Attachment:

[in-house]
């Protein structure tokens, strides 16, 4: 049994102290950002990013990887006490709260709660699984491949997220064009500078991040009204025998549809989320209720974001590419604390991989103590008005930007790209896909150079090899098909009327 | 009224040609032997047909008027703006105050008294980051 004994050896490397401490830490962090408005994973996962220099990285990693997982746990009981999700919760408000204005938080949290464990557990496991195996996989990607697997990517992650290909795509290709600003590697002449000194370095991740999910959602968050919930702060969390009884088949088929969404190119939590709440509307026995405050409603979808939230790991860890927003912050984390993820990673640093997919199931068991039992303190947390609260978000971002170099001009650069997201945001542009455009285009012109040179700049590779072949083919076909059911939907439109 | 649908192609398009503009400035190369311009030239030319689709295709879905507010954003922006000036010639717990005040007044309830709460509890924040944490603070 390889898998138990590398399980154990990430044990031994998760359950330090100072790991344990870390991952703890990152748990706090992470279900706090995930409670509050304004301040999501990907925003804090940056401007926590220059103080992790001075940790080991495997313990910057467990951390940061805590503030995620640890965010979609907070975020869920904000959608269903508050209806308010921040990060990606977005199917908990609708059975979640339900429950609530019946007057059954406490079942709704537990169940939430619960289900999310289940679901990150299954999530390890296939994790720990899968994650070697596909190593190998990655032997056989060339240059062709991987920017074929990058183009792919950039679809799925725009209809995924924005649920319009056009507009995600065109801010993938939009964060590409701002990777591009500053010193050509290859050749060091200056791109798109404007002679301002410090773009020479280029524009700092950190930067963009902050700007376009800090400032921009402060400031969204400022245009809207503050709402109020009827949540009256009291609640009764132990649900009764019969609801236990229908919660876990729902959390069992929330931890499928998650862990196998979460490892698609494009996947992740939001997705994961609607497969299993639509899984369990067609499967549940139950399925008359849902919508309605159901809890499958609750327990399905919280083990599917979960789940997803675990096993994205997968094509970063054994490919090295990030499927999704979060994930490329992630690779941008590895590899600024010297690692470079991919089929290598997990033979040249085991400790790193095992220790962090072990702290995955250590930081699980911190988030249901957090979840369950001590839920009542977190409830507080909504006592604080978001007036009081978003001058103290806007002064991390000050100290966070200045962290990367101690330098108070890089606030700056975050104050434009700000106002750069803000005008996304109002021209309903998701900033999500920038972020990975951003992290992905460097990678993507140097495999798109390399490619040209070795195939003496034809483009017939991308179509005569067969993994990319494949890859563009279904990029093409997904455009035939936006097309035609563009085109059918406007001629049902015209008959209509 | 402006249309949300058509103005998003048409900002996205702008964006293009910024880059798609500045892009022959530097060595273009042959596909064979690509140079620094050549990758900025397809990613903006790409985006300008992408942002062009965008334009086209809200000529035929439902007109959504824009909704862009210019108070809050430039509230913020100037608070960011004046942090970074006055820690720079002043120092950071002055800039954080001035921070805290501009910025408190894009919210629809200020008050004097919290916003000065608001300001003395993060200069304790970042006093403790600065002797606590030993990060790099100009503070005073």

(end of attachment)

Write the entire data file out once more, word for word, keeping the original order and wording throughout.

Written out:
[in-house]
């Protein structure tokens, strides 16, 4: 049994102290950002990013990887006490709260709660699984491949997220064009500078991040009204025998549809989320209720974001590419604390991989103590008005930007790209896909150079090899098909009327 | 009224040609032997047909008027703006105050008294980051 004994050896490397401490830490962090408005994973996962220099990285990693997982746990009981999700919760408000204005938080949290464990557990496991195996996989990607697997990517992650290909795509290709600003590697002449000194370095991740999910959602968050919930702060969390009884088949088929969404190119939590709440509307026995405050409603979808939230790991860890927003912050984390993820990673640093997919199931068991039992303190947390609260978000971002170099001009650069997201945001542009455009285009012109040179700049590779072949083919076909059911939907439109 | 649908192609398009503009400035190369311009030239030319689709295709879905507010954003922006000036010639717990005040007044309830709460509890924040944490603070 390889898998138990590398399980154990990430044990031994998760359950330090100072790991344990870390991952703890990152748990706090992470279900706090995930409670509050304004301040999501990907925003804090940056401007926590220059103080992790001075940790080991495997313990910057467990951390940061805590503030995620640890965010979609907070975020869920904000959608269903508050209806308010921040990060990606977005199917908990609708059975979640339900429950609530019946007057059954406490079942709704537990169940939430619960289900999310289940679901990150299954999530390890296939994790720990899968994650070697596909190593190998990655032997056989060339240059062709991987920017074929990058183009792919950039679809799925725009209809995924924005649920319009056009507009995600065109801010993938939009964060590409701002990777591009500053010193050509290859050749060091200056791109798109404007002679301002410090773009020479280029524009700092950190930067963009902050700007376009800090400032921009402060400031969204400022245009809207503050709402109020009827949540009256009291609640009764132990649900009764019969609801236990229908919660876990729902959390069992929330931890499928998650862990196998979460490892698609494009996947992740939001997705994961609607497969299993639509899984369990067609499967549940139950399925008359849902919508309605159901809890499958609750327990399905919280083990599917979960789940997803675990096993994205997968094509970063054994490919090295990030499927999704979060994930490329992630690779941008590895590899600024010297690692470079991919089929290598997990033979040249085991400790790193095992220790962090072990702290995955250590930081699980911190988030249901957090979840369950001590839920009542977190409830507080909504006592604080978001007036009081978003001058103290806007002064991390000050100290966070200045962290990367101690330098108070890089606030700056975050104050434009700000106002750069803000005008996304109002021209309903998701900033999500920038972020990975951003992290992905460097990678993507140097495999798109390399490619040209070795195939003496034809483009017939991308179509005569067969993994990319494949890859563009279904990029093409997904455009035939936006097309035609563009085109059918406007001629049902015209008959209509 | 402006249309949300058509103005998003048409900002996205702008964006293009910024880059798609500045892009022959530097060595273009042959596909064979690509140079620094050549990758900025397809990613903006790409985006300008992408942002062009965008334009086209809200000529035929439902007109959504824009909704862009210019108070809050430039509230913020100037608070960011004046942090970074006055820690720079002043120092950071002055800039954080001035921070805290501009910025408190894009919210629809200020008050004097919290916003000065608001300001003395993060200069304790970042006093403790600065002797606590030993990060790099100009503070005073």